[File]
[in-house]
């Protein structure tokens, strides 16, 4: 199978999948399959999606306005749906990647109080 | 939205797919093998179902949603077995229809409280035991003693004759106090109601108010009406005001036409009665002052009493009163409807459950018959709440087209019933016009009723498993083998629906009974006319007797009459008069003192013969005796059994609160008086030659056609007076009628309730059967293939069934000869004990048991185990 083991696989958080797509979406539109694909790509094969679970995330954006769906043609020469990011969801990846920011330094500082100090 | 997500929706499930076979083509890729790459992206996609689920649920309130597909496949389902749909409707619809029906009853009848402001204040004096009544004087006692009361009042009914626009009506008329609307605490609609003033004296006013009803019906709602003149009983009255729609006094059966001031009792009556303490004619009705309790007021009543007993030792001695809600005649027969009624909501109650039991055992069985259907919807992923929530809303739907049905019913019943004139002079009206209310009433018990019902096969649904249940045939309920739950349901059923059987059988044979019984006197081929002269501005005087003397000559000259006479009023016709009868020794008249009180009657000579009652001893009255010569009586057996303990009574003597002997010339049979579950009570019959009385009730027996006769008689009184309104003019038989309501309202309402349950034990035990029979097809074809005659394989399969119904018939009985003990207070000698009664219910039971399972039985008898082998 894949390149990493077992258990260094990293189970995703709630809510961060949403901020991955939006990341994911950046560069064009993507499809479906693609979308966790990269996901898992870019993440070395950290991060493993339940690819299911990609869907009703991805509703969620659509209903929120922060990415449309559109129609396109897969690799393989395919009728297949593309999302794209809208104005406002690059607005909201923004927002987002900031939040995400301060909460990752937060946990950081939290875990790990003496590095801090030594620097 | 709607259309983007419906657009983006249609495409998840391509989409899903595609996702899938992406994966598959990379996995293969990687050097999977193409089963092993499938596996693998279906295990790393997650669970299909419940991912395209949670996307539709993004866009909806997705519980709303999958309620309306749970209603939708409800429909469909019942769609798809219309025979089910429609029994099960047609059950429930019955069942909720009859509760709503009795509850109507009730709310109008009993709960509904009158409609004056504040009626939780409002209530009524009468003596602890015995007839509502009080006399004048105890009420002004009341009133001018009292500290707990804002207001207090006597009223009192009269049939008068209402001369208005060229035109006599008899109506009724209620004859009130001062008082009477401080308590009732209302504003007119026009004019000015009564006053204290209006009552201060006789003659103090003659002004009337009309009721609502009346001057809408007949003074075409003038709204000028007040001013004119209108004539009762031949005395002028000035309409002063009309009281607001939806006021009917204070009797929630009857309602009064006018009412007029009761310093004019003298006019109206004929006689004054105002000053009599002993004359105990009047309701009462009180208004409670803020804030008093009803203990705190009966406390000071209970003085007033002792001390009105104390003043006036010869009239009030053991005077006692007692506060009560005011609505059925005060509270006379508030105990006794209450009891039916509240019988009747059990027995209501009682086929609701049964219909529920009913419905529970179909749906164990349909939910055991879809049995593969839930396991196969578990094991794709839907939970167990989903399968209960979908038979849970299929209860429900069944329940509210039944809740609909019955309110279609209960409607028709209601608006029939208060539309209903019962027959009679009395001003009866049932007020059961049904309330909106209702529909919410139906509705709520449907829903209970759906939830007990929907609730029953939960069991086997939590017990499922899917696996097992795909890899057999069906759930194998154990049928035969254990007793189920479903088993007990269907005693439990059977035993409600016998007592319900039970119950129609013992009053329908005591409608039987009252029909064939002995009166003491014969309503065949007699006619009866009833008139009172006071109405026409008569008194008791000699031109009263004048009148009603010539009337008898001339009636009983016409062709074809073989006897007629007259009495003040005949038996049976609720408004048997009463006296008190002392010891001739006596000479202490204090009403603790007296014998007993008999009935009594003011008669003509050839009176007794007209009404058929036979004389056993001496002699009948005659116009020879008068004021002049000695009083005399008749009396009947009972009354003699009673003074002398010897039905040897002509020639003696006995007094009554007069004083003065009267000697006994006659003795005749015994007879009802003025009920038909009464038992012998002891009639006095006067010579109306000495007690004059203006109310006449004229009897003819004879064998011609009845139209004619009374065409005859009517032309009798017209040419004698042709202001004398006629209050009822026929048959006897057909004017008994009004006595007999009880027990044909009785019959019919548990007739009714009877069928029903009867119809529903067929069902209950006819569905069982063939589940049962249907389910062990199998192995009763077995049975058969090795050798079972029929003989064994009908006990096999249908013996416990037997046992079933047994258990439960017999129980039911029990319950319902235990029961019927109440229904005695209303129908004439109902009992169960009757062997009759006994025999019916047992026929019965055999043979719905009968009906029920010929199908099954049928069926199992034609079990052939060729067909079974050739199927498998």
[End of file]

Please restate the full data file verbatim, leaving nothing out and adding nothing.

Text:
[in-house]
């Protein structure tokens, strides 16, 4: 199978999948399959999606306005749906990647109080 | 939205797919093998179902949603077995229809409280035991003693004759106090109601108010009406005001036409009665002052009493009163409807459950018959709440087209019933016009009723498993083998629906009974006319007797009459008069003192013969005796059994609160008086030659056609007076009628309730059967293939069934000869004990048991185990 083991696989958080797509979406539109694909790509094969679970995330954006769906043609020469990011969801990846920011330094500082100090 | 997500929706499930076979083509890729790459992206996609689920649920309130597909496949389902749909409707619809029906009853009848402001204040004096009544004087006692009361009042009914626009009506008329609307605490609609003033004296006013009803019906709602003149009983009255729609006094059966001031009792009556303490004619009705309790007021009543007993030792001695809600005649027969009624909501109650039991055992069985259907919807992923929530809303739907049905019913019943004139002079009206209310009433018990019902096969649904249940045939309920739950349901059923059987059988044979019984006197081929002269501005005087003397000559000259006479009023016709009868020794008249009180009657000579009652001893009255010569009586057996303990009574003597002997010339049979579950009570019959009385009730027996006769008689009184309104003019038989309501309202309402349950034990035990029979097809074809005659394989399969119904018939009985003990207070000698009664219910039971399972039985008898082998 894949390149990493077992258990260094990293189970995703709630809510961060949403901020991955939006990341994911950046560069064009993507499809479906693609979308966790990269996901898992870019993440070395950290991060493993339940690819299911990609869907009703991805509703969620659509209903929120922060990415449309559109129609396109897969690799393989395919009728297949593309999302794209809208104005406002690059607005909201923004927002987002900031939040995400301060909460990752937060946990950081939290875990790990003496590095801090030594620097 | 709607259309983007419906657009983006249609495409998840391509989409899903595609996702899938992406994966598959990379996995293969990687050097999977193409089963092993499938596996693998279906295990790393997650669970299909419940991912395209949670996307539709993004866009909806997705519980709303999958309620309306749970209603939708409800429909469909019942769609798809219309025979089910429609029994099960047609059950429930019955069942909720009859509760709503009795509850109507009730709310109008009993709960509904009158409609004056504040009626939780409002209530009524009468003596602890015995007839509502009080006399004048105890009420002004009341009133001018009292500290707990804002207001207090006597009223009192009269049939008068209402001369208005060229035109006599008899109506009724209620004859009130001062008082009477401080308590009732209302504003007119026009004019000015009564006053204290209006009552201060006789003659103090003659002004009337009309009721609502009346001057809408007949003074075409003038709204000028007040001013004119209108004539009762031949005395002028000035309409002063009309009281607001939806006021009917204070009797929630009857309602009064006018009412007029009761310093004019003298006019109206004929006689004054105002000053009599002993004359105990009047309701009462009180208004409670803020804030008093009803203990705190009966406390000071209970003085007033002792001390009105104390003043006036010869009239009030053991005077006692007692506060009560005011609505059925005060509270006379508030105990006794209450009891039916509240019988009747059990027995209501009682086929609701049964219909529920009913419905529970179909749906164990349909939910055991879809049995593969839930396991196969578990094991794709839907939970167990989903399968209960979908038979849970299929209860429900069944329940509210039944809740609909019955309110279609209960409607028709209601608006029939208060539309209903019962027959009679009395001003009866049932007020059961049904309330909106209702529909919410139906509705709520449907829903209970759906939830007990929907609730029953939960069991086997939590017990499922899917696996097992795909890899057999069906759930194998154990049928035969254990007793189920479903088993007990269907005693439990059977035993409600016998007592319900039970119950129609013992009053329908005591409608039987009252029909064939002995009166003491014969309503065949007699006619009866009833008139009172006071109405026409008569008194008791000699031109009263004048009148009603010539009337008898001339009636009983016409062709074809073989006897007629007259009495003040005949038996049976609720408004048997009463006296008190002392010891001739006596000479202490204090009403603790007296014998007993008999009935009594003011008669003509050839009176007794007209009404058929036979004389056993001496002699009948005659116009020879008068004021002049000695009083005399008749009396009947009972009354003699009673003074002398010897039905040897002509020639003696006995007094009554007069004083003065009267000697006994006659003795005749015994007879009802003025009920038909009464038992012998002891009639006095006067010579109306000495007690004059203006109310006449004229009897003819004879064998011609009845139209004619009374065409005859009517032309009798017209040419004698042709202001004398006629209050009822026929048959006897057909004017008994009004006595007999009880027990044909009785019959019919548990007739009714009877069928029903009867119809529903067929069902209950006819569905069982063939589940049962249907389910062990199998192995009763077995049975058969090795050798079972029929003989064994009908006990096999249908013996416990037997046992079933047994258990439960017999129980039911029990319950319902235990029961019927109440229904005695209303129908004439109902009992169960009757062997009759006994025999019916047992026929019965055999043979719905009968009906029920010929199908099954049928069926199992034609079990052939060729067909079974050739199927498998």